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When considering a new investment I generally expect to hold it for a minimum of 2 or 3 years; if you have a dissonant view about a certain security (and that is the secret to making a decent return in the stock market) you can’t expect Mr. Market to suddenly change his mind just because YOU purchase the security. It takes time. After all, how long does it take YOU to change your mind about an investment? and remember, Mr. Market is quite a stubborn fellow. Prone to excess, but quite a stubborn fellow. A company generally needs to demonstrate that it is on a track to exceed Mr. Market’s expectations for a number of quarters if not years before Mr. Market can swallow his pride and re-price its equity. I think we can acknowledge that changing ones mind about an investment is perhaps one of the MOST difficult thing for an individual to do, and Mr. Market, after all, is just an amalgam of individuals.

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So how is it that I have exited my last investment, NACCO Industries (NC), after less than 2 months? Well, incredible as it may seem, Mr. Market has changed his mind about NC and revalued it (and it’s spin-off progeny, Hamilton Beach (HBB)) by close to 70% in less than 2 months! Is it possible that by spinning off the Hamilton Beach, NC management has increased the intrinsic value of the now-separate companies by 70%? I hardly think so. Perhaps NC was trading at only 60% of its intrinsic value in the first place and the spinoff lifted the shroud from Mr. Market’s eyes? Well, maybe. I’m just not sure that pre-spin NC was trading at 50% or 40% of its ‘intrinsic value’ and so I have exited my position with a quite reasonable 68% gain.

My primary reason for selling is that my initial thesis has proved out; the spinoff repriced the equity to take into account the two different businesses. And secondly, the shares have already risen beyond my target exit price and I no longer see  the same upside as I did at the time of my initial investment. The future for the two companies does look a bit fuzzy right now; we haven’t seen stand-alone company performance yet for either one. Furthermore, on a short-term horizon, 3rd quarter earnings will be released for both companies this week. Will they disappoint? I don’t know. Perhaps not and both securities will rocket to another 70% increase. But then again, there could be a disappointing earnings announcement with a resultant fall in one or both share prices. With this uncertainty and the market in such a heady state overall I think it is prudent to take a bit of money off the table.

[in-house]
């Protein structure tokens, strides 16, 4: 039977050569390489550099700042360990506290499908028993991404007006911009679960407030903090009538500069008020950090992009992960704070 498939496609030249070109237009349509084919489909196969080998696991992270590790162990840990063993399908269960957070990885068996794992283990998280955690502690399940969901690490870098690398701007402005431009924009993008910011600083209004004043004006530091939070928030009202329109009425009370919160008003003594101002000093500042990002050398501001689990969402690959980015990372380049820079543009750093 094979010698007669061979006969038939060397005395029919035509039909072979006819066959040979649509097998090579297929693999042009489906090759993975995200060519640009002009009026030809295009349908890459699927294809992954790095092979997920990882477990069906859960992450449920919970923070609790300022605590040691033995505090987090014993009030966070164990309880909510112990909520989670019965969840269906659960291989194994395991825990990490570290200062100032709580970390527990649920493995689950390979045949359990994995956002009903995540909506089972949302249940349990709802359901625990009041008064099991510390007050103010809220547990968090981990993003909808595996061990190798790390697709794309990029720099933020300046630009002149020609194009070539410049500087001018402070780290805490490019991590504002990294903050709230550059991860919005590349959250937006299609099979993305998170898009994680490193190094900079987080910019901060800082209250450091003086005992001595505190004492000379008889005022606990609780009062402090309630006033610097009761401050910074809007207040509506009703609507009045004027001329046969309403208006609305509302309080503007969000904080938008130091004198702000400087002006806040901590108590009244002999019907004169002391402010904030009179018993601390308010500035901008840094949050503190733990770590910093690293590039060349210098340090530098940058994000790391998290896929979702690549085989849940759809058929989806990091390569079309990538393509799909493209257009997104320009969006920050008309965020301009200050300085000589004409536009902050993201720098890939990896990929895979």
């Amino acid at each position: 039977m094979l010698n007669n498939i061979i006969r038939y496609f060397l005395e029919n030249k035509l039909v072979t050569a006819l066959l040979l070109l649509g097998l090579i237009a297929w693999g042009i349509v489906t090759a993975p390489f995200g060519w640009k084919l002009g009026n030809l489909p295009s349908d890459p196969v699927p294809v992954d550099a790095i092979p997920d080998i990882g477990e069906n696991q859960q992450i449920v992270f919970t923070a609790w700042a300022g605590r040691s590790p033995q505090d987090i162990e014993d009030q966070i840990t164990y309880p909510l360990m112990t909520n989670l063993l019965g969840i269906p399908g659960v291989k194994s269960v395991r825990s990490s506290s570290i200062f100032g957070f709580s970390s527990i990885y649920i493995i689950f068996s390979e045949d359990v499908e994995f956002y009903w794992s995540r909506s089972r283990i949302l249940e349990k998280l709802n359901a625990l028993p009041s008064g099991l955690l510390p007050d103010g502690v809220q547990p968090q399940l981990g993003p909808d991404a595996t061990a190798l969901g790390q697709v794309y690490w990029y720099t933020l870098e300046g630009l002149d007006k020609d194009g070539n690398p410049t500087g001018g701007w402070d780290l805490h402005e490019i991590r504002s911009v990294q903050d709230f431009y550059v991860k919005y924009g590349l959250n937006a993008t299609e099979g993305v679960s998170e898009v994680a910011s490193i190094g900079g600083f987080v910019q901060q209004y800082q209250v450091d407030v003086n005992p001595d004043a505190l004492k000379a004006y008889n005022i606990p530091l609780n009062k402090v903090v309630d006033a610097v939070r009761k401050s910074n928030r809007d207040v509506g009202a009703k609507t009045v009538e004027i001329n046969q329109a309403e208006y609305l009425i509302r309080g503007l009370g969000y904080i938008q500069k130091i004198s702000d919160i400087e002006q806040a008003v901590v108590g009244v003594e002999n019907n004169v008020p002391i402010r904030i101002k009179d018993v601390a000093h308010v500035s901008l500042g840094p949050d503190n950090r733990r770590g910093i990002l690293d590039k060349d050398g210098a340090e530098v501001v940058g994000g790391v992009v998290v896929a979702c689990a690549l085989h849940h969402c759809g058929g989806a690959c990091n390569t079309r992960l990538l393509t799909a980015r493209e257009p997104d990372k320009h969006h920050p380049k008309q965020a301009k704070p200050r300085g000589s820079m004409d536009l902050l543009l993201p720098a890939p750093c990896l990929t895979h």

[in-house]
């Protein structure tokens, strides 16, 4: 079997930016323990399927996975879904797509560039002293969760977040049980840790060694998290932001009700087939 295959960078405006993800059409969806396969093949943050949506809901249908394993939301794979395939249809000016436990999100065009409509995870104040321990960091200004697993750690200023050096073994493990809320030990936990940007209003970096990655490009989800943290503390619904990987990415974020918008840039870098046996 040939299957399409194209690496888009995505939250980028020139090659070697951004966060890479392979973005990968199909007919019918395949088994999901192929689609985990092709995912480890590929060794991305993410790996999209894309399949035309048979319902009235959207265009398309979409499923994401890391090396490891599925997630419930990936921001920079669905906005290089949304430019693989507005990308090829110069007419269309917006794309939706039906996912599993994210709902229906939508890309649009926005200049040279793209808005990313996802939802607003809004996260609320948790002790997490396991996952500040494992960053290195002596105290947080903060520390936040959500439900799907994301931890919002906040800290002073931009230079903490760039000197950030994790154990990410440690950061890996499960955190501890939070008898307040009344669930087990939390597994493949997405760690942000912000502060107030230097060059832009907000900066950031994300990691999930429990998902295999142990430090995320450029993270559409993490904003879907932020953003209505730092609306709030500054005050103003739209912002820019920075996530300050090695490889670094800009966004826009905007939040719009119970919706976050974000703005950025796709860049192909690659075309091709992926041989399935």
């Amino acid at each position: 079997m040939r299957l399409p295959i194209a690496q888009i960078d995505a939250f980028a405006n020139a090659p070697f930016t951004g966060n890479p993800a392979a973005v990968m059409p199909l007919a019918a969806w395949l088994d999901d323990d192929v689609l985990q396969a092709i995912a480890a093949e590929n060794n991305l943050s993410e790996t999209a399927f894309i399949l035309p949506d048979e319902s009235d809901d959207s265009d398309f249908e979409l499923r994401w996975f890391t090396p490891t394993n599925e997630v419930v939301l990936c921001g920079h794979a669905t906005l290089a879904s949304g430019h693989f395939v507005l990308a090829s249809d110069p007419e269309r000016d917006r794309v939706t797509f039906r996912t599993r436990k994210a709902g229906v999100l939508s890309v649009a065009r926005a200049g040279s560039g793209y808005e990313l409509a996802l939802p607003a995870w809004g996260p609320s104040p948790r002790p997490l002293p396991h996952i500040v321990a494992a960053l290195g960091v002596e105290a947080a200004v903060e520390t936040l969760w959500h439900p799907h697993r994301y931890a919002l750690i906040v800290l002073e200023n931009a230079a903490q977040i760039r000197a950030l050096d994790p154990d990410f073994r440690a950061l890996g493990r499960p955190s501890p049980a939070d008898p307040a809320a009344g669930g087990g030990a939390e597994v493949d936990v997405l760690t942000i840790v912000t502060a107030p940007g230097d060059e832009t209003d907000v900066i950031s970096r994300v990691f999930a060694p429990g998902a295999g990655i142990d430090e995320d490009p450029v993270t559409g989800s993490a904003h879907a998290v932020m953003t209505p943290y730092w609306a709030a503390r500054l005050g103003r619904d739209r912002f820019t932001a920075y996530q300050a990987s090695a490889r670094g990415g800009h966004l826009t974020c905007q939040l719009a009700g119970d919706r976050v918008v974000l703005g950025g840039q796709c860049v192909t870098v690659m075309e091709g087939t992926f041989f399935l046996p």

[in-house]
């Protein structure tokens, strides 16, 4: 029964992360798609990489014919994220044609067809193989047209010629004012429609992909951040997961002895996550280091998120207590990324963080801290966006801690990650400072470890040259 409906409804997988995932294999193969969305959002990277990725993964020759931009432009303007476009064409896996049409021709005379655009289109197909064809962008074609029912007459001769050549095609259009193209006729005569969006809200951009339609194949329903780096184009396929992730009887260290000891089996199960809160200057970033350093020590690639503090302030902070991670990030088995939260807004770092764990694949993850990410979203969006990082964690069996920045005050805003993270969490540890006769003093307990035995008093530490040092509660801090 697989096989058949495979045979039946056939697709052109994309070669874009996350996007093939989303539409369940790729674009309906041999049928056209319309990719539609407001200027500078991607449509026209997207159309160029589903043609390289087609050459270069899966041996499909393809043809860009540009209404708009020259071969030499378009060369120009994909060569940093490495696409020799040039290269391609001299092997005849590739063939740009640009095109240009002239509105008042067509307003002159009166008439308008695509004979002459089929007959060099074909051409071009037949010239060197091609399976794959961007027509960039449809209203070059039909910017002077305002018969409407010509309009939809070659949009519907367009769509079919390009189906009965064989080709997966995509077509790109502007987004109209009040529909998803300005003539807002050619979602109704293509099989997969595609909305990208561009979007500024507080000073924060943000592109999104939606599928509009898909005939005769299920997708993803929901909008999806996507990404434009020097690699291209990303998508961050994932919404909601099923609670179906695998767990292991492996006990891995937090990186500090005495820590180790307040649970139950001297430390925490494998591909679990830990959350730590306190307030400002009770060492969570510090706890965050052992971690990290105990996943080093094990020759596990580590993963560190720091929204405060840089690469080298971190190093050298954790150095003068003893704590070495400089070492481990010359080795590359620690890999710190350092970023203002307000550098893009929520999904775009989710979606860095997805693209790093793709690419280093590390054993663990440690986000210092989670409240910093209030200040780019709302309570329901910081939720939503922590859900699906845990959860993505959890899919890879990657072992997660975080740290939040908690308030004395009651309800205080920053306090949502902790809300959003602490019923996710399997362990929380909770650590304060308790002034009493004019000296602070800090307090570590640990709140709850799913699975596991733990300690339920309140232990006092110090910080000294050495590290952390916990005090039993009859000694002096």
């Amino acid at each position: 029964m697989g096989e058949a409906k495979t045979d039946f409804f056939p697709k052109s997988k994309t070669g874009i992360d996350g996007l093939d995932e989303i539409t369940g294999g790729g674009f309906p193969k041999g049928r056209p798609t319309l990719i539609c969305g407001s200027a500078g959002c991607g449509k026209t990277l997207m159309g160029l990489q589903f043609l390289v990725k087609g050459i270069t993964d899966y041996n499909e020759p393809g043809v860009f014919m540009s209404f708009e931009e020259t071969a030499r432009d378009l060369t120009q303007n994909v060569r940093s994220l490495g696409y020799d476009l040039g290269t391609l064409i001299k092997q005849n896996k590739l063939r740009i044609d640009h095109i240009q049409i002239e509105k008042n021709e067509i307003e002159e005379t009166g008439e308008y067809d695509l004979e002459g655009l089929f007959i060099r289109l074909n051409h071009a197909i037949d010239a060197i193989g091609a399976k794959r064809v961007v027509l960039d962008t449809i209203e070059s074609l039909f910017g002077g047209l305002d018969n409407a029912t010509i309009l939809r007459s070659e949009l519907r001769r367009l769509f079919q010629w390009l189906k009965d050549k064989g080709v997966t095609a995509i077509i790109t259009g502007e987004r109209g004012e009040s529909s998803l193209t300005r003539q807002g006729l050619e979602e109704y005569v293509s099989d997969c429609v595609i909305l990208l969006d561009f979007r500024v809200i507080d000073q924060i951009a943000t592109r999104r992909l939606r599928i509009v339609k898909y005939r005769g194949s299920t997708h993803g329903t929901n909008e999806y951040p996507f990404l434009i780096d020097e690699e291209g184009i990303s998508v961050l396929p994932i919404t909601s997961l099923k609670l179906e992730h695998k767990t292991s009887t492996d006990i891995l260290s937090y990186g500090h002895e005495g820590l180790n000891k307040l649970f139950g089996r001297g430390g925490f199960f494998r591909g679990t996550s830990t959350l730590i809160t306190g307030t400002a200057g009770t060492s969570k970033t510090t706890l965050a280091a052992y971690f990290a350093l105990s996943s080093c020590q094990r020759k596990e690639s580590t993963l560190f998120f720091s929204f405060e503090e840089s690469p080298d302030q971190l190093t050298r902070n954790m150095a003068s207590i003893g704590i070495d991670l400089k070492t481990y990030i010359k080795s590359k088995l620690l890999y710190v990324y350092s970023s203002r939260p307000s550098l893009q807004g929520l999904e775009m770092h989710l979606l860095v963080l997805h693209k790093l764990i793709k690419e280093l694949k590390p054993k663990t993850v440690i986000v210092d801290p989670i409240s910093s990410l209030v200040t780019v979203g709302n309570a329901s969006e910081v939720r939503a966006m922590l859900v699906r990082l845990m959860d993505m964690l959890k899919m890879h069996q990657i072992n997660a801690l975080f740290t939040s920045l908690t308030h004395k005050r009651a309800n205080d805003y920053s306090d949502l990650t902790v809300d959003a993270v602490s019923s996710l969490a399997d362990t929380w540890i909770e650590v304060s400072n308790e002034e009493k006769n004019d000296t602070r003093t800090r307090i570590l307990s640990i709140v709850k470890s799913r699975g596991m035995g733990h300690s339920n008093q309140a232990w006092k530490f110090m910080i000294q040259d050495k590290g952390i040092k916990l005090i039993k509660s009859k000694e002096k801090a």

As you will remember NC had (and still has) a two class share structure; class A shares are publicly traded on the NYSE while class B shares are held by the controlling family and have 10x the voting rights of class A shares. When Hamilton Beach  (HBB) was spun out of NC on Sept 30 each NACCO shareholder, whether class A or B, received one class A share and one class B share of Hamilton Beach for each NC share owned as of the record date. I would have thought that shareholders of NC class A shares would receive only class A shares in HBB and class B shareholders class B shares, but this was not the case. All NC shareholders, whether class A or B shareholders, received the same securities in the spin-off. The issue here is that HBB class B shares are not registered on any exchange and therefore not salable. In order to sell your HBB class B shares you must first exchange them for class A shares. As I have now discovered from my broker the class B shares are not in book form so there must be a physical exchange!! In short, this appears to mean it will take up to 6 weeks for HBB class A shares to appear in my account after my exchange request. Oh, and, of course, there is a $30 fee to do this! So to dispose of all my shares, besides selling the NC and HBB shares in my account, I have also had to short a number of HBB shares equal to the class A shares that I will receive after the exchange is completed and the class A shares delivered. Hopefully the mechanics will work out without too much difficulty (or cost).

As to a new position, yes, I have begun accumulating shares in a preferred issue that I will post about when I have a full position… it’s a rather illiquid security and I don’t want competition from my two readers out there!

As always, the above is my view on the aforementioned securities; please do your own due diligence as I am more likely to be wrong than right!

Article by Long Term Value Blog